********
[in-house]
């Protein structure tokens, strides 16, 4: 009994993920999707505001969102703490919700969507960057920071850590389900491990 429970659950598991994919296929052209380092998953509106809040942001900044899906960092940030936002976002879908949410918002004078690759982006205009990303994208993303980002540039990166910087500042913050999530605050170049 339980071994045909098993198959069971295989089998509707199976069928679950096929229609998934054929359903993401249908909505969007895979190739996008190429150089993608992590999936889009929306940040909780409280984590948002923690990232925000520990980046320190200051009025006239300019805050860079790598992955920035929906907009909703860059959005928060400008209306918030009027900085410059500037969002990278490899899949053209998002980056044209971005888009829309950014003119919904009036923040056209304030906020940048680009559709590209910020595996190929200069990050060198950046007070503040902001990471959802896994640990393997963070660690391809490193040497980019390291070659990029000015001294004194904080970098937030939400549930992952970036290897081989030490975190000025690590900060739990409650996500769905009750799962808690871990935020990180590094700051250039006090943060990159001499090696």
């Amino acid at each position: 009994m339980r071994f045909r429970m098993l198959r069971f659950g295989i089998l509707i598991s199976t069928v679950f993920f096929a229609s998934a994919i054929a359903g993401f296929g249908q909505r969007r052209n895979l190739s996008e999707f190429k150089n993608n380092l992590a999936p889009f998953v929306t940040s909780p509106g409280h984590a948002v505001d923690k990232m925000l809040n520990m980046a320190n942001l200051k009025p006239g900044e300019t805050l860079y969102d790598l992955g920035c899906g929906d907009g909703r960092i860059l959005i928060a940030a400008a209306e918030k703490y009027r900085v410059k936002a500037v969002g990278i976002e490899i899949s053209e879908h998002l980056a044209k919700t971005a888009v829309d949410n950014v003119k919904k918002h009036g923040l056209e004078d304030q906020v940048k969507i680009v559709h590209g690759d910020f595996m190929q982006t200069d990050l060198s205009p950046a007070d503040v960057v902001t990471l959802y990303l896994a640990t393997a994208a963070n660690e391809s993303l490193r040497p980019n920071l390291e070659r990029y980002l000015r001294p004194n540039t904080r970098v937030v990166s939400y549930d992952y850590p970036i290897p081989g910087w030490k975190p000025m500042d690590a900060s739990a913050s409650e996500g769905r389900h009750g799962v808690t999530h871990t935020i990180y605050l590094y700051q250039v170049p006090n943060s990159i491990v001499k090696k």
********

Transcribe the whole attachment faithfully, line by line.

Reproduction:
[in-house]
């Protein structure tokens, strides 16, 4: 009994993920999707505001969102703490919700969507960057920071850590389900491990 429970659950598991994919296929052209380092998953509106809040942001900044899906960092940030936002976002879908949410918002004078690759982006205009990303994208993303980002540039990166910087500042913050999530605050170049 339980071994045909098993198959069971295989089998509707199976069928679950096929229609998934054929359903993401249908909505969007895979190739996008190429150089993608992590999936889009929306940040909780409280984590948002923690990232925000520990980046320190200051009025006239300019805050860079790598992955920035929906907009909703860059959005928060400008209306918030009027900085410059500037969002990278490899899949053209998002980056044209971005888009829309950014003119919904009036923040056209304030906020940048680009559709590209910020595996190929200069990050060198950046007070503040902001990471959802896994640990393997963070660690391809490193040497980019390291070659990029000015001294004194904080970098937030939400549930992952970036290897081989030490975190000025690590900060739990409650996500769905009750799962808690871990935020990180590094700051250039006090943060990159001499090696």
């Amino acid at each position: 009994m339980r071994f045909r429970m098993l198959r069971f659950g295989i089998l509707i598991s199976t069928v679950f993920f096929a229609s998934a994919i054929a359903g993401f296929g249908q909505r969007r052209n895979l190739s996008e999707f190429k150089n993608n380092l992590a999936p889009f998953v929306t940040s909780p509106g409280h984590a948002v505001d923690k990232m925000l809040n520990m980046a320190n942001l200051k009025p006239g900044e300019t805050l860079y969102d790598l992955g920035c899906g929906d907009g909703r960092i860059l959005i928060a940030a400008a209306e918030k703490y009027r900085v410059k936002a500037v969002g990278i976002e490899i899949s053209e879908h998002l980056a044209k919700t971005a888009v829309d949410n950014v003119k919904k918002h009036g923040l056209e004078d304030q906020v940048k969507i680009v559709h590209g690759d910020f595996m190929q982006t200069d990050l060198s205009p950046a007070d503040v960057v902001t990471l959802y990303l896994a640990t393997a994208a963070n660690e391809s993303l490193r040497p980019n920071l390291e070659r990029y980002l000015r001294p004194n540039t904080r970098v937030v990166s939400y549930d992952y850590p970036i290897p081989g910087w030490k975190p000025m500042d690590a900060s739990a913050s409650e996500g769905r389900h009750g799962v808690t999530h871990t935020i990180y605050l590094y700051q250039v170049p006090n943060s990159i491990v001499k090696k």